By Jon Hood
Editor in Chief
I resolved myself to finish Destiny’s story, a modest goal considering the actual number of missions. After finishing the last mission in Destiny’s storyline, I was expecting a lavish cutscene, complete with some exposition from a few of the characters I had encountered in the story. What actually happened was a middling “celebration” speech and more cryptic talk about what else was left to do and then I was dropped back into the same mission select screen I saw after every other mission. I succeeded in my resolution in regards to Destiny, and now it is unlikely I will touch it again until the DLC is released.
As someone who enjoyed playing the first three Halo games on the Xbox consoles in co-op mode with a friend, I was hoping for the same kind of experience with Bungie’s new IP. For the most part I think my time with the game wasn’t well spent. The experience left me with a constant feeling that things were just starting to ramp up, only to have it putter out in the end with no real resolution.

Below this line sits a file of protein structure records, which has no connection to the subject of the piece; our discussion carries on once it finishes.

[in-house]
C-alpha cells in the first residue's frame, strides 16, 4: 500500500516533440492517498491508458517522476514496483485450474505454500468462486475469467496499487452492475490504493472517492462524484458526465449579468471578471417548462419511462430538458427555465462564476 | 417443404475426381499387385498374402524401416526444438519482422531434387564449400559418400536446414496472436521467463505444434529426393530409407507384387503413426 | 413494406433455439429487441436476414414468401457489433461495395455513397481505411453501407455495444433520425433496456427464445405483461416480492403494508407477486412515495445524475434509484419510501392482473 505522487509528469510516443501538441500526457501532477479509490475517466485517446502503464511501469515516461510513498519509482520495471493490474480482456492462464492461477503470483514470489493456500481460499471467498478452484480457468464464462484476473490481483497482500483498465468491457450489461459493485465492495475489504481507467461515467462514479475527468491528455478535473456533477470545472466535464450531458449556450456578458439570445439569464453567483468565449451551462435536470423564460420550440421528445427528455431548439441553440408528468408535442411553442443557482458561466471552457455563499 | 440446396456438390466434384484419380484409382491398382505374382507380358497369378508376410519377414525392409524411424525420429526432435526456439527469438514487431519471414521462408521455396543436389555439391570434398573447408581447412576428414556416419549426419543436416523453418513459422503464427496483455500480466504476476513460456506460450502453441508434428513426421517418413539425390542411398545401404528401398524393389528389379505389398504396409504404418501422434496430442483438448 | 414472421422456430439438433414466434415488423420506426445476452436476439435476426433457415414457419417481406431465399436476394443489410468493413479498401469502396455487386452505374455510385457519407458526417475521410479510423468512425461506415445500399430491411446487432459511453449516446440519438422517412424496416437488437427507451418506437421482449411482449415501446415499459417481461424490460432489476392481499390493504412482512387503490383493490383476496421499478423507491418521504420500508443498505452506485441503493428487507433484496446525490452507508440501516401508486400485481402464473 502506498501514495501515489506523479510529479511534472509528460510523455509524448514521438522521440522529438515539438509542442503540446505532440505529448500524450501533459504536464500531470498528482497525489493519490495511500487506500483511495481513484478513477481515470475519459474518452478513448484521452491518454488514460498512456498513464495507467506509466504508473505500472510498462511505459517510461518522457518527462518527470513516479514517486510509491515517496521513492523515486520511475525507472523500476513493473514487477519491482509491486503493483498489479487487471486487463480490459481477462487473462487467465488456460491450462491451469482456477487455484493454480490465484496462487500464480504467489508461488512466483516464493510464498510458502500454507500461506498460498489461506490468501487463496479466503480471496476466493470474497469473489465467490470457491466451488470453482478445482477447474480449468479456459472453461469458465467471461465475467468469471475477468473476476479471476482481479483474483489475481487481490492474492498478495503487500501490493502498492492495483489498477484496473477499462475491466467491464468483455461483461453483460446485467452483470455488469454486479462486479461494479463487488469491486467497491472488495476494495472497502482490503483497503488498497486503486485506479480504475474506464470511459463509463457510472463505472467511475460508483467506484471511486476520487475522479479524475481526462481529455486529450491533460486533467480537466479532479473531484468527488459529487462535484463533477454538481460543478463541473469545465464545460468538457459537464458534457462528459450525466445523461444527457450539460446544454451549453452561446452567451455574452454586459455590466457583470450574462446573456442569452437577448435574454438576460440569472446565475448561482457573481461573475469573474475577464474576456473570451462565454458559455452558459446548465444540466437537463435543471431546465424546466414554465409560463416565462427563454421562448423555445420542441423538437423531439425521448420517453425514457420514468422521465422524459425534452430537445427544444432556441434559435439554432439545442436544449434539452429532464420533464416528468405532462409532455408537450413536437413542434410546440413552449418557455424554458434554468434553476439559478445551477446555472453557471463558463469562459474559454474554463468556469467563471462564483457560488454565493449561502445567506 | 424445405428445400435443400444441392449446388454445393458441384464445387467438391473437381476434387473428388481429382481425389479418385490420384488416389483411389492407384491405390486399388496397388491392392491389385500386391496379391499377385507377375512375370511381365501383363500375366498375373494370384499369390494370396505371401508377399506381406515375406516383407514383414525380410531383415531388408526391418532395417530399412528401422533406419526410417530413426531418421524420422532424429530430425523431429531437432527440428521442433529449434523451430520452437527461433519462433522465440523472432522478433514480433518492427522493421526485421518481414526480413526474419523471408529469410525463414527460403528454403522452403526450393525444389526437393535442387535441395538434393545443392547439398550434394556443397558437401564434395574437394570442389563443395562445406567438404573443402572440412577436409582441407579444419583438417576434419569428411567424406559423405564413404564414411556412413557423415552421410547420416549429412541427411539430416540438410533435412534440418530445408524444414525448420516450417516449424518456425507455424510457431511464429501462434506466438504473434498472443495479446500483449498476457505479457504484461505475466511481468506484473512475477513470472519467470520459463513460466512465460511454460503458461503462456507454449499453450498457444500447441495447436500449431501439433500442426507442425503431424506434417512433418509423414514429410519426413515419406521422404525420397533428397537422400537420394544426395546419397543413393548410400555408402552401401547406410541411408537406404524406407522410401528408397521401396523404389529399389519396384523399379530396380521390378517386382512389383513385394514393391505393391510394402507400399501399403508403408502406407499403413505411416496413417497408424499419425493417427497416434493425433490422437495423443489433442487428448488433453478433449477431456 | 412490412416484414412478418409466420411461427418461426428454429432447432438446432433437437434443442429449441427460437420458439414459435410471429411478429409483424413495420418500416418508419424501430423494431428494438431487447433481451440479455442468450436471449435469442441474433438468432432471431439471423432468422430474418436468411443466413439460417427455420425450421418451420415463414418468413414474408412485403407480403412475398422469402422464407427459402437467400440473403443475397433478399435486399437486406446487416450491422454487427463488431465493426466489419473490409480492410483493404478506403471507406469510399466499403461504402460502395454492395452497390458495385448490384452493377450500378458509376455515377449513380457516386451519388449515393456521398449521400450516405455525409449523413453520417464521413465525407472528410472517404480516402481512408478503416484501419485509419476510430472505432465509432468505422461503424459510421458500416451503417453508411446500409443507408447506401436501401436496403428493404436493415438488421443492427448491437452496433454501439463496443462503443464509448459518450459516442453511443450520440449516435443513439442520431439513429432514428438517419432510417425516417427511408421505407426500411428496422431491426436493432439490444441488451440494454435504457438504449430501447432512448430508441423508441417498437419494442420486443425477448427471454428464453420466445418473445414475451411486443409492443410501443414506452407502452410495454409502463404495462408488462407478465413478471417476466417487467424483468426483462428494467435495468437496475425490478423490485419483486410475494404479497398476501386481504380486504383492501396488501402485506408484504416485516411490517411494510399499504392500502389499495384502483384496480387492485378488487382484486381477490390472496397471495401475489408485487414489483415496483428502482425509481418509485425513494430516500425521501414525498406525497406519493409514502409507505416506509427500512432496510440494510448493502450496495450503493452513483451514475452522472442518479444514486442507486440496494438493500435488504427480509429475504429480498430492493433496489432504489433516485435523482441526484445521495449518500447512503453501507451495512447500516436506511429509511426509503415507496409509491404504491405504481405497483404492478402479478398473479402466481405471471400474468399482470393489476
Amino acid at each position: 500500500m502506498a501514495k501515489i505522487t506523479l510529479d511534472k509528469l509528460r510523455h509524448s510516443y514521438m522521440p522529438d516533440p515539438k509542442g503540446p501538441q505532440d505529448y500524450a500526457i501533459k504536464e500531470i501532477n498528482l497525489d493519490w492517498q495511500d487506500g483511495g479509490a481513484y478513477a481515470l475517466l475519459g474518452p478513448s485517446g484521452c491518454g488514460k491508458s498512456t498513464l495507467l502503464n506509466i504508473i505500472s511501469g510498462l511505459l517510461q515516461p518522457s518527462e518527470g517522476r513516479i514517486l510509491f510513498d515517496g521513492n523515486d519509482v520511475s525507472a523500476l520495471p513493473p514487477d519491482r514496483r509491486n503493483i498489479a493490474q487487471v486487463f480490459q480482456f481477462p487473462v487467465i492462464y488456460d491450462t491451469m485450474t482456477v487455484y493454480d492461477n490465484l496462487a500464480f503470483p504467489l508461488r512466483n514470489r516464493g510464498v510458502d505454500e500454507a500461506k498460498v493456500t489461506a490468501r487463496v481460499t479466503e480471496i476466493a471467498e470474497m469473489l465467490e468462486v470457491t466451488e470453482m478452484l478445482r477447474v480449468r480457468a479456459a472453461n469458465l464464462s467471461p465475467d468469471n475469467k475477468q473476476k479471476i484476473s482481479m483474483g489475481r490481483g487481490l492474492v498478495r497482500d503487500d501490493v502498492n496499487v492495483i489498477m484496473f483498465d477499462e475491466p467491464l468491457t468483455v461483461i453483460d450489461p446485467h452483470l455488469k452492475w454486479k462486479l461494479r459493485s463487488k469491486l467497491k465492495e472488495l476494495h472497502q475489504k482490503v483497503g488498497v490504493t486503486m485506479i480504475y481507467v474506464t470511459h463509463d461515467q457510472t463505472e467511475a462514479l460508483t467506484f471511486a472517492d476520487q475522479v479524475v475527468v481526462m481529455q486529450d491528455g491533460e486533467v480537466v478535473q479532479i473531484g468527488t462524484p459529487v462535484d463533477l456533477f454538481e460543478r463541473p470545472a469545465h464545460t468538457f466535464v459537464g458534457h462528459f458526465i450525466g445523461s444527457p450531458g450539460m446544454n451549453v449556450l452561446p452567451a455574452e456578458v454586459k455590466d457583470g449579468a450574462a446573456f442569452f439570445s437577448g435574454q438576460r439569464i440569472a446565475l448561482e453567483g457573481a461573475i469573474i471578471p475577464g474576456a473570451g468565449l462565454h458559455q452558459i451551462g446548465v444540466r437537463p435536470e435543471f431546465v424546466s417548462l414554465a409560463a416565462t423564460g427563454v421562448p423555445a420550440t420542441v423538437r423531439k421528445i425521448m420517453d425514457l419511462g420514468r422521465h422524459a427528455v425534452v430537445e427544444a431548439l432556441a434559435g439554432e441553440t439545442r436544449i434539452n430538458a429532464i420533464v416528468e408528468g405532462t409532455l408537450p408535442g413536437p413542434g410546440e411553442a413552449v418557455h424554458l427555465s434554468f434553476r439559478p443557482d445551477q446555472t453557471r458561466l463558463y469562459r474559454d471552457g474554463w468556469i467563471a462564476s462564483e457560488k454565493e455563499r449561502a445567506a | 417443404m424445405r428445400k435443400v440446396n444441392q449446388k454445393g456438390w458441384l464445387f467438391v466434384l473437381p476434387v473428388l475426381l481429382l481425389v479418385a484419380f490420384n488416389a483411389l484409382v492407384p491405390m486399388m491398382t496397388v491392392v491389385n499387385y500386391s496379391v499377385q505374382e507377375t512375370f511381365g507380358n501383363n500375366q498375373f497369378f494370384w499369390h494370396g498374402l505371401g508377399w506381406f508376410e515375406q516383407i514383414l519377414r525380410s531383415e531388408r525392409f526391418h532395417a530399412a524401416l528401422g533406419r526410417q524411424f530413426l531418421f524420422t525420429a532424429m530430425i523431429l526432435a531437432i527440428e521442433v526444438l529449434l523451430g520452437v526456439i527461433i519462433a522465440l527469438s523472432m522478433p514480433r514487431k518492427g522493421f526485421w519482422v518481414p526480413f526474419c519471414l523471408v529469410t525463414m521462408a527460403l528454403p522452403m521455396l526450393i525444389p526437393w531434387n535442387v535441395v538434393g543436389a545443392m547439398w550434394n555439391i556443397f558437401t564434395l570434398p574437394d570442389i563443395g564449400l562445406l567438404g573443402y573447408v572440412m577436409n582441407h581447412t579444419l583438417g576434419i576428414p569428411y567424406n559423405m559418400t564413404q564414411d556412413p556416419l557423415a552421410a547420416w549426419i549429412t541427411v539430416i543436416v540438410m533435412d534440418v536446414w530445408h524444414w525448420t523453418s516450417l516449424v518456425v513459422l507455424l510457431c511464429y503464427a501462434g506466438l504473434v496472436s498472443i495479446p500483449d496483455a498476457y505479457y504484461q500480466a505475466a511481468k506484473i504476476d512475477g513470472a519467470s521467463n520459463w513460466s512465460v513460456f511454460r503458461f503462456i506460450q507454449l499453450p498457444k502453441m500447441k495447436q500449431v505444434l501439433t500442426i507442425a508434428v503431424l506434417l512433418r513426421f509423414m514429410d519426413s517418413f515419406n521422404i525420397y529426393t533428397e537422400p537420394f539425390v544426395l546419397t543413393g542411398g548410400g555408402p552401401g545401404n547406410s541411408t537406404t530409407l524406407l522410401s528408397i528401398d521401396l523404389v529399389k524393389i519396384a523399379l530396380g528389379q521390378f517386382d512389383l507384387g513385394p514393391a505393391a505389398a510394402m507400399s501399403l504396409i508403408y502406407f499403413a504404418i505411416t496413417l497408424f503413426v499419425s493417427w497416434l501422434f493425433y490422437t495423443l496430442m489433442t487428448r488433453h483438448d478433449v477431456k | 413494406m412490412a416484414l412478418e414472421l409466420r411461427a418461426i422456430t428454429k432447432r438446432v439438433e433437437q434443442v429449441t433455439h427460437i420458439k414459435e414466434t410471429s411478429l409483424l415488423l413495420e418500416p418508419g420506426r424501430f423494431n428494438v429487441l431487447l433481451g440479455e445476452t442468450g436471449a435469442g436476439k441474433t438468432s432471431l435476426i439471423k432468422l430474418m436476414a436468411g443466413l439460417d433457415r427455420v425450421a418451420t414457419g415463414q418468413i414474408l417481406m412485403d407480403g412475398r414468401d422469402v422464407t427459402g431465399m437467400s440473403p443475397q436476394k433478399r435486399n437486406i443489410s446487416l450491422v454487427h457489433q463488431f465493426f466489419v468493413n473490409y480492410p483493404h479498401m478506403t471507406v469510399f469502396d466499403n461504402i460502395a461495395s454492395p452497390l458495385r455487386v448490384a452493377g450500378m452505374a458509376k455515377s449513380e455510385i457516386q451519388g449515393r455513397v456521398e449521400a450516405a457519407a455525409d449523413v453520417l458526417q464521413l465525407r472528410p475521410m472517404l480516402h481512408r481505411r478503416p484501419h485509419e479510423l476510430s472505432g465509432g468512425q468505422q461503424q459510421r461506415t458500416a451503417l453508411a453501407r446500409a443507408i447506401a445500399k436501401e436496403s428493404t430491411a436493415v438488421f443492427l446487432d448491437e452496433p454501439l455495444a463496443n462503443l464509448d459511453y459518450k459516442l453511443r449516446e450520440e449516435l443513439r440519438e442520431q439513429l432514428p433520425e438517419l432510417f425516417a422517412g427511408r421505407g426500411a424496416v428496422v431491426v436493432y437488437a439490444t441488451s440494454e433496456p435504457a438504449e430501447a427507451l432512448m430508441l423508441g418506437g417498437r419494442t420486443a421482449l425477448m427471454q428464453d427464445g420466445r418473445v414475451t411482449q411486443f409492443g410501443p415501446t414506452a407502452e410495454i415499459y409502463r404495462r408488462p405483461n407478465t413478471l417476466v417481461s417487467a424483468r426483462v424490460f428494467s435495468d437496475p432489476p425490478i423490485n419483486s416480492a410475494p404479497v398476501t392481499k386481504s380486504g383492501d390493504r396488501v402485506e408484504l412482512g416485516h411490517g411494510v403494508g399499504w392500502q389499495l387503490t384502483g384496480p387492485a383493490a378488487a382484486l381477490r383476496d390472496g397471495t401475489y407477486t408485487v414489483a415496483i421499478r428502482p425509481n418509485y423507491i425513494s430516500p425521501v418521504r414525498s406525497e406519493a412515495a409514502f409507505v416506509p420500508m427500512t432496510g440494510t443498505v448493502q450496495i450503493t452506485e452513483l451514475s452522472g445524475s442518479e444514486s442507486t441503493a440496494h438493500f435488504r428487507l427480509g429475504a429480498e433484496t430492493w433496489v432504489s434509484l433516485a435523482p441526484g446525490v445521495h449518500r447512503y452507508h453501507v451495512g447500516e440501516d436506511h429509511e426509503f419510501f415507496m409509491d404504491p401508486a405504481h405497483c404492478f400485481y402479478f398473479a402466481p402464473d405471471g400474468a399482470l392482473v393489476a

Let’s try and focus on some of the positives of this console hybrid of an MMO and a FPS, since there is a solid foundation on which a great game can be built. The shooting mechanics are fantastic, and rolling through waves of enemies using everything from my trusty hand cannon (my favorite) to the powerful rocket launcher is where this game truly shines. In the moment-to-moment combat, I always felt like I was having a good time, and in the later missions I was taking on intelligent enemies who were trying their best to end my Guardian’s life with extreme prejudice.
The three base classes in the game all seem different enough, and after having played a Hunter in the beta (and being disappointed with my effectiveness) I chose a Warlock for my initial playthrough. Each of the three base classes has a subclass that unlocks at level 15, but the problem I had with this system is that the newly unlocked class has no abilities. So after several hours of solid progression and unlocking abilities, you basically reset to zero and have to grind levels all over again. Honestly, I think the characters should have this at the outset.
Since this game obviously takes inspiration from the MMO model, gear comes in the standard shades of grey, green, blue, purple and even yellow, though I haven’t found any yellows yet. The variety of gear doesn’t really stagger the mind like, say, Diablo III, but there does seem to be gear for every type of playstyle and weapon choice. It would be nice if loot dropped more frequently. I understand the developers’ desire to make each gear drop feel significant, but this point was rendered moot once the infamous “loot cave” was discovered.